Picture this: It’s February 1964. Traffic in Mid-town Manhattan is an epic nightmare. Police are manning the barricades. And an army of teenagers sweeps right past them to storm the Plaza Hotel. The Beatles have come to town and Manhattan has gone wild. Later, to only muted contradiction, John Lennon outrageously proclaims: “We’re more popular than Jesus.”
Poor John, for such a hip guy, he didn’t get it. Jesus was never about popularity. He did not come to perform. He came to serve and to save. He doesn’t want fans; he wants disciples. He doesn’t give autographs; he gives eternal life.
This week’s gospel has Jesus coping with a sudden surge of adulation. At the moment, he’s the hottest ticket in Galilee. And lots of folks are swept up by the buzz that surrounds this new star. But Jesus is no self-centered Phenom. Mark tells us Jesus: Saw a great crowd. But Jesus really does not see people as a crowd. He sees every one of us as an individual, precious child of the Father… a cherished sister or brother to the Son.
In Christ’s eyes, the people were not there to feed his ego. He was there to feed their souls. He had compassion for people. He ministered to them. He taught them. He cured them. The Shepherd knew his and they knew him. As our evangelical brethren would say: Jesus Christ was their personal Savior.
How do we relate to Jesus? Is he our intimate life companion, our confidante, our trusted advisor in matters big and small? Or is he a distant abstraction, best addressed on holidays in mumbled communal prayer? Is Christ a traditional family totem or is he a real guiding presence in our lives? Do we pray rarely and mindlessly in crowds? Or do we engage in an ongoing dialogue, leaning on the Lord, praising him, thanking him?
In “The Madness of Crowds”, a seminal work on the dynamics of financial bubbles, Charles McKay observed that people can quickly: “Go mad in herds, while they only recover their senses slowly and one by one.” Crowds are fickle creatures. One day they are showering Christ’s triumphal entrance with palms. And the next they are howling for his blood. Jesus is obviously not a crowd pleaser. His way is narrow and difficult. It is not the way of the world. Don’t look for him among the faddish “beautiful people.” Look for him among the poor, the rejected, the struggling, the broken. In troubles, look for him in the depths of your soul.
He’s there… loving you, waiting for you to call. That’s because our faith has staying power beyond any human institution. Once Christ claims us for his own, he abides in us, a prayer away. Unlike rock-stars, Jesus is not the flavor-of-the-month. Only four months after the Beatles stormed New York, The Rolling Stones blew into town. They didn’t have quite the same impact. But they were climbing the charts. In time John Lennon would be happy to be as popular as Mick Jagger. Jesus doesn’t keep score that way. He’s not into charts. He would have gone to the cross if you were the only one to be saved.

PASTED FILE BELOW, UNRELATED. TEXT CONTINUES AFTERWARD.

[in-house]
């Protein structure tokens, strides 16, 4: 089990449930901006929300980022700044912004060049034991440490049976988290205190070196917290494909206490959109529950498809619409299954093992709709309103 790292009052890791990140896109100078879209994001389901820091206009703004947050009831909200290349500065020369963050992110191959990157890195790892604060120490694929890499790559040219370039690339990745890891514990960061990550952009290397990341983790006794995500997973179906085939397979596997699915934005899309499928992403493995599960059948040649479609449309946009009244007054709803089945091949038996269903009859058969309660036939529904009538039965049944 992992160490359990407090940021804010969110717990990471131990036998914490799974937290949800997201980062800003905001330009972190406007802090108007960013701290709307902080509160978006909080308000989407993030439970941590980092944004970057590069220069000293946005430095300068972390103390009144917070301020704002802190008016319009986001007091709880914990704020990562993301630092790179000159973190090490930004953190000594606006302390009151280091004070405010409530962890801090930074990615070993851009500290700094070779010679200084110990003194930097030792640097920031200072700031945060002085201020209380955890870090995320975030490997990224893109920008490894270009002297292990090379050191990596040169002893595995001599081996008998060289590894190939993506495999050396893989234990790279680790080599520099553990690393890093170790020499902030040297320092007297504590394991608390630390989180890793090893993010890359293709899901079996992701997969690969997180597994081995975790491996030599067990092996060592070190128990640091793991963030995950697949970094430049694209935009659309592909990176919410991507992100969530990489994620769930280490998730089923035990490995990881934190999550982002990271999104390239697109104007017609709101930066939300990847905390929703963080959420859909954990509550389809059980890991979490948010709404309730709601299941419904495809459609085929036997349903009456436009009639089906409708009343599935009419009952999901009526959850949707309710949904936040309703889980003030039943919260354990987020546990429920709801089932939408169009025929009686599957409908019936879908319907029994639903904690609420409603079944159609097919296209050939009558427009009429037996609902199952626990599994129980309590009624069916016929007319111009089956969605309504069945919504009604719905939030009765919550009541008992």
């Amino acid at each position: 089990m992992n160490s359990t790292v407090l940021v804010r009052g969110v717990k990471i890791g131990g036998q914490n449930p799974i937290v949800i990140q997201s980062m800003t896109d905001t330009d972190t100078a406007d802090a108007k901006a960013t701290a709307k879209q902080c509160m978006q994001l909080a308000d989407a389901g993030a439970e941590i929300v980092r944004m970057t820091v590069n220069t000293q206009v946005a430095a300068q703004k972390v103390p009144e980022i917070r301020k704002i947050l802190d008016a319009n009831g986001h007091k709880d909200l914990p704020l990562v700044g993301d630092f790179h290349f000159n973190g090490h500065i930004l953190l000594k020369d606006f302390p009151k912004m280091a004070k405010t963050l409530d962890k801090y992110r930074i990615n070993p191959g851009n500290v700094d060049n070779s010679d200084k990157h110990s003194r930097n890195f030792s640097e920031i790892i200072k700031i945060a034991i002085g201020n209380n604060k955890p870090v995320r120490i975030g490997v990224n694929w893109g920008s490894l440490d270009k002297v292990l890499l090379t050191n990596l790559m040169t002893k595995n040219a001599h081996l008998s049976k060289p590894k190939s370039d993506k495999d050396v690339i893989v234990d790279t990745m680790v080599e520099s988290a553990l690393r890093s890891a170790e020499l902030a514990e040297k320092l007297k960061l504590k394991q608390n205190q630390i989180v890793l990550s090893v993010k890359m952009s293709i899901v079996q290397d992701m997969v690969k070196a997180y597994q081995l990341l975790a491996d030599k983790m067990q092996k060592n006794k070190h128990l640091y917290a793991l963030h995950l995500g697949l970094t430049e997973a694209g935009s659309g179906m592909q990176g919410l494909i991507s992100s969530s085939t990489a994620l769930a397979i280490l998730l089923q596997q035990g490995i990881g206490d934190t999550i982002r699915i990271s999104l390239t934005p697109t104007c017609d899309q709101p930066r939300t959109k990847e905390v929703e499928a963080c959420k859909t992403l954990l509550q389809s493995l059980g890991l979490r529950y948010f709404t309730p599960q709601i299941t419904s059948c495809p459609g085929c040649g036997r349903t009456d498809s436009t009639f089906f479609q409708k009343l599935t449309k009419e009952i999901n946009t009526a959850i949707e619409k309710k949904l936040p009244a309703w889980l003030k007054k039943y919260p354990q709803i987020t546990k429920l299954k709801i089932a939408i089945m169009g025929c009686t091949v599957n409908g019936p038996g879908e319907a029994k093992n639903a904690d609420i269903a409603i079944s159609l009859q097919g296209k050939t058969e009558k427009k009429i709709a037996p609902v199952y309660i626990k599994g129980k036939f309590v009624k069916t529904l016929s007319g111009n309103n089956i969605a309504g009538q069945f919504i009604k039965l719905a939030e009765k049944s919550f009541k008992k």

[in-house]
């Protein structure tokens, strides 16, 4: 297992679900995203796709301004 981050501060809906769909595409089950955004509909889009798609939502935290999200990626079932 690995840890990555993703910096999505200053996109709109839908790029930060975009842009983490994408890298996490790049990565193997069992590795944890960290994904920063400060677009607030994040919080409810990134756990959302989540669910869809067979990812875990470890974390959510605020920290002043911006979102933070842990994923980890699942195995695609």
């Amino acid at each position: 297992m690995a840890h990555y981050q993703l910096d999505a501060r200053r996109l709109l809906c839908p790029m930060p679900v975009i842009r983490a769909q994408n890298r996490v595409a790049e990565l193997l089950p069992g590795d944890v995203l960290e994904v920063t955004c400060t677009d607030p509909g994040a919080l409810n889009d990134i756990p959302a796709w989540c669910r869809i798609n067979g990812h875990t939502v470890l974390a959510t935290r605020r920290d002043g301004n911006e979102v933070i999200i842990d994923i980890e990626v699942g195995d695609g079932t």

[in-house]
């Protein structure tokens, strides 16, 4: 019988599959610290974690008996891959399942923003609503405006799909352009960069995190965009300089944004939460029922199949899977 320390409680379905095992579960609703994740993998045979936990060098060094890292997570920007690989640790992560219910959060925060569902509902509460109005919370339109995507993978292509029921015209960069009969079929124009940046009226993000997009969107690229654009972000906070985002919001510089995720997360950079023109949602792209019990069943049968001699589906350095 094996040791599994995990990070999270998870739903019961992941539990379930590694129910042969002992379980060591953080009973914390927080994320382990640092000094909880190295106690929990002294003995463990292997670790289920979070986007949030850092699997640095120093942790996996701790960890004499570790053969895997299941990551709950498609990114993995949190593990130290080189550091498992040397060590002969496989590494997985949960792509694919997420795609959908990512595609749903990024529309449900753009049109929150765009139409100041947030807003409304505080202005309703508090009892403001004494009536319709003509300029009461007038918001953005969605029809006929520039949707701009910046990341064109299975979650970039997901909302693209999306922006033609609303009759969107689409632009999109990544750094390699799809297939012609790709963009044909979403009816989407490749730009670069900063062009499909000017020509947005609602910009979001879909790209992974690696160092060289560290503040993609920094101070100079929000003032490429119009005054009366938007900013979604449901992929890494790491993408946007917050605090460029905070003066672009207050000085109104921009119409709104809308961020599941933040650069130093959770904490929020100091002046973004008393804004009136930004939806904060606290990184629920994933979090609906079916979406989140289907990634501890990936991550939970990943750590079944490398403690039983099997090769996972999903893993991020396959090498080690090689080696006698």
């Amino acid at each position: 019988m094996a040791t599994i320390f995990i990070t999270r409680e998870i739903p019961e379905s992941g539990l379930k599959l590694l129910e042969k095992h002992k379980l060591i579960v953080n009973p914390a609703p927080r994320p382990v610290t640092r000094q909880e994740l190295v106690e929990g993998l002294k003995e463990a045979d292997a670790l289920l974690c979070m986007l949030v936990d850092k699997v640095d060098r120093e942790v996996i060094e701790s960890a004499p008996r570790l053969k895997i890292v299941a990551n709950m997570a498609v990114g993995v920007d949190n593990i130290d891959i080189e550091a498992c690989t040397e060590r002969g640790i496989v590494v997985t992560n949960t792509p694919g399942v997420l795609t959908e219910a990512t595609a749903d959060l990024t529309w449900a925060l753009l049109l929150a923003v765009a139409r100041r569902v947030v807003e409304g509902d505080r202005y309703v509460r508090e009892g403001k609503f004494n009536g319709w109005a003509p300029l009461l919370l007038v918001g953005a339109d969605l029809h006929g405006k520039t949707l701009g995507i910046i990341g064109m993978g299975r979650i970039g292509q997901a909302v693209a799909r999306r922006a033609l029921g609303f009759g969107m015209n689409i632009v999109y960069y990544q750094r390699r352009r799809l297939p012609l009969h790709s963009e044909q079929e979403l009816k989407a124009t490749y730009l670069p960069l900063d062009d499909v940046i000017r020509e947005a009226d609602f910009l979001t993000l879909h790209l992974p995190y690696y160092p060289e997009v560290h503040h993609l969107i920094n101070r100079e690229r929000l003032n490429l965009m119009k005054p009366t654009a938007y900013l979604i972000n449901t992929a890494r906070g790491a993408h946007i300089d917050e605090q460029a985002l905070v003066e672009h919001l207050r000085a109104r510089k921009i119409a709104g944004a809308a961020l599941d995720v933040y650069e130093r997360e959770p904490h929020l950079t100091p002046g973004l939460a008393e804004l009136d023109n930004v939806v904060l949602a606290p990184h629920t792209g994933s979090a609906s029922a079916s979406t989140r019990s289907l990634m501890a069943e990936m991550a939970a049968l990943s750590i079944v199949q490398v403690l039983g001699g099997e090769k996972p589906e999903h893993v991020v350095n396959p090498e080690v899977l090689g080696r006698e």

Also prominent in this gospel is a brief account of Christ’s ongoing healing ministry. His miracles of individual physical cures are a metaphor for his redemptive love for each of us who place faith in him. His healings transcends specific acts of compassion. They are practical life lessons instructing us on how to act in the face of suffering… always eager to help, not just materially but as a channel of Christ’s healing love for all in physical and emotional pain.
It is a modern conceit that we are the original hyper-busy, multi-takers. Yet the opening verses of this gospels show that this is an experience we share with the Apostles. Christ’s direction to them applies to us too: Rest a while. Don’t get isolated. Reconnect. Sit together. Eat together. Ask for help. Share your burdens. Don’t be too busy to listen and to help.
How Jesus handles popularity and peer pressure is a recurring theme in this gospel. We all feel the tug to go along and to get along. But your immortal soul is not a herd animal. We are each the individual beloved of God. We will not stand before his throne for a class action judgment.
Jesus knows and loves every face in the crowd. He has counted every hair on your head. Know him. Love him. He is not a distant star. He’s more than your biggest fan. He is your God and Savior. Through grace he permeates every fiber of your being. He is constantly calling you. Call him back. No screeners, no agents, no answering service… the Superstar is waiting on your call.
The Reverend David Sellery, Episcopal Priest, Author, and Coach. Fr. Sellery presently serves as Priest-in-Charge, St. John’s Salisbury, CT. Fr. Sellery has excelled at using new media to increase outreach beyond the Church doors via his website, blog posts, and podcasts.